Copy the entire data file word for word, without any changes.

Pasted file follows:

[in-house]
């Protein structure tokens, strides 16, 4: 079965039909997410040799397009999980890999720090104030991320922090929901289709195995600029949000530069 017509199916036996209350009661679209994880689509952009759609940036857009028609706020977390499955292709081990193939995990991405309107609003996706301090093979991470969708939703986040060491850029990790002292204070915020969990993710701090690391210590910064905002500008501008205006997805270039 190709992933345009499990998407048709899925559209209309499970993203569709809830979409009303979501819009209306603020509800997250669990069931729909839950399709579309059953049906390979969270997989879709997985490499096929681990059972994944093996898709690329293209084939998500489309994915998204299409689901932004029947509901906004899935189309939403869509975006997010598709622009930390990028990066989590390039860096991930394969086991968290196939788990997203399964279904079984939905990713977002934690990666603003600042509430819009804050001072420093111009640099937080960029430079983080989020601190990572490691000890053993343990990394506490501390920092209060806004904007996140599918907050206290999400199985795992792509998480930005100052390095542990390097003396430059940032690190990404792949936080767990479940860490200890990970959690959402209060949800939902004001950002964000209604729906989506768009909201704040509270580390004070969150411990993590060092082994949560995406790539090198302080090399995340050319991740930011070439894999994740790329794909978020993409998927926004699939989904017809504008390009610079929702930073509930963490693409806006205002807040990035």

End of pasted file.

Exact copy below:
[in-house]
């Protein structure tokens, strides 16, 4: 079965039909997410040799397009999980890999720090104030991320922090929901289709195995600029949000530069 017509199916036996209350009661679209994880689509952009759609940036857009028609706020977390499955292709081990193939995990991405309107609003996706301090093979991470969708939703986040060491850029990790002292204070915020969990993710701090690391210590910064905002500008501008205006997805270039 190709992933345009499990998407048709899925559209209309499970993203569709809830979409009303979501819009209306603020509800997250669990069931729909839950399709579309059953049906390979969270997989879709997985490499096929681990059972994944093996898709690329293209084939998500489309994915998204299409689901932004029947509901906004899935189309939403869509975006997010598709622009930390990028990066989590390039860096991930394969086991968290196939788990997203399964279904079984939905990713977002934690990666603003600042509430819009804050001072420093111009640099937080960029430079983080989020601190990572490691000890053993343990990394506490501390920092209060806004904007996140599918907050206290999400199985795992792509998480930005100052390095542990390097003396430059940032690190990404792949936080767990479940860490200890990970959690959402209060949800939902004001950002964000209604729906989506768009909201704040509270580390004070969150411990993590060092082994949560995406790539090198302080090399995340050319991740930011070439894999994740790329794909978020993409998927926004699939989904017809504008390009610079929702930073509930963490693409806006205002807040990035």